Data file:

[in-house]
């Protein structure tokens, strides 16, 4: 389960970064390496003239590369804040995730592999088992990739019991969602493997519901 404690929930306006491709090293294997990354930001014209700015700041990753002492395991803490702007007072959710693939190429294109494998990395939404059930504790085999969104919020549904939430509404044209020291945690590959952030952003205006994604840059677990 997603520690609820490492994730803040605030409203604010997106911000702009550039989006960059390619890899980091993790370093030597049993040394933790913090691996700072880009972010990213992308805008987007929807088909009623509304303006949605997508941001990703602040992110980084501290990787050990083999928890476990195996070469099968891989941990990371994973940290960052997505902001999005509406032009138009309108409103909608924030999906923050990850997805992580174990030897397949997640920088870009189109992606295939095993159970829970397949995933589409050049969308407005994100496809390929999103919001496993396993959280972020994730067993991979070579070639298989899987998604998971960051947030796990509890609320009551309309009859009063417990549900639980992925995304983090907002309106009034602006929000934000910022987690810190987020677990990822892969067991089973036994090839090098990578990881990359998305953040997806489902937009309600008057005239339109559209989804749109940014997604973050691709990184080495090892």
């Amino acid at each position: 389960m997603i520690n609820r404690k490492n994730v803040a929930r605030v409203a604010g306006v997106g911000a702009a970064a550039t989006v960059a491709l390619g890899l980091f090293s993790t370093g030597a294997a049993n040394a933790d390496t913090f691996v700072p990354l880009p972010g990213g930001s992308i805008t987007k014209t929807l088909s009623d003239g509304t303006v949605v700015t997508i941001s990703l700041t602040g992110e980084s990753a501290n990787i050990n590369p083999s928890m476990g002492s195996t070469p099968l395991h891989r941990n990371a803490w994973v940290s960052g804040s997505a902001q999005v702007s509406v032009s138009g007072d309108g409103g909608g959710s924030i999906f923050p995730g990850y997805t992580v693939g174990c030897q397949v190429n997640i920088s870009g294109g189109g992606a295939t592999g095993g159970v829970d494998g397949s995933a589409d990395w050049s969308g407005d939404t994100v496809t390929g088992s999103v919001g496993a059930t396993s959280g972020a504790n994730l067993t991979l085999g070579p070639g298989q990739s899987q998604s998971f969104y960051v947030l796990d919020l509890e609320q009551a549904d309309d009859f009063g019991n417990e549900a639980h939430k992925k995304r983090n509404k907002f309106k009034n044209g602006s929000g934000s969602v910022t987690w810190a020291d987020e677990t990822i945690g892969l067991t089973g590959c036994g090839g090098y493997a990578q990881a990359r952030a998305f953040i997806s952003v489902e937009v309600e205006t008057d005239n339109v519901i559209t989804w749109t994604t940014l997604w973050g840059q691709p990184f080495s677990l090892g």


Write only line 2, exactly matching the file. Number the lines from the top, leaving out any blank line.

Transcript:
């Protein structure tokens, strides 16, 4: 389960970064390496003239590369804040995730592999088992990739019991969602493997519901 404690929930306006491709090293294997990354930001014209700015700041990753002492395991803490702007007072959710693939190429294109494998990395939404059930504790085999969104919020549904939430509404044209020291945690590959952030952003205006994604840059677990 997603520690609820490492994730803040605030409203604010997106911000702009550039989006960059390619890899980091993790370093030597049993040394933790913090691996700072880009972010990213992308805008987007929807088909009623509304303006949605997508941001990703602040992110980084501290990787050990083999928890476990195996070469099968891989941990990371994973940290960052997505902001999005509406032009138009309108409103909608924030999906923050990850997805992580174990030897397949997640920088870009189109992606295939095993159970829970397949995933589409050049969308407005994100496809390929999103919001496993396993959280972020994730067993991979070579070639298989899987998604998971960051947030796990509890609320009551309309009859009063417990549900639980992925995304983090907002309106009034602006929000934000910022987690810190987020677990990822892969067991089973036994090839090098990578990881990359998305953040997806489902937009309600008057005239339109559209989804749109940014997604973050691709990184080495090892």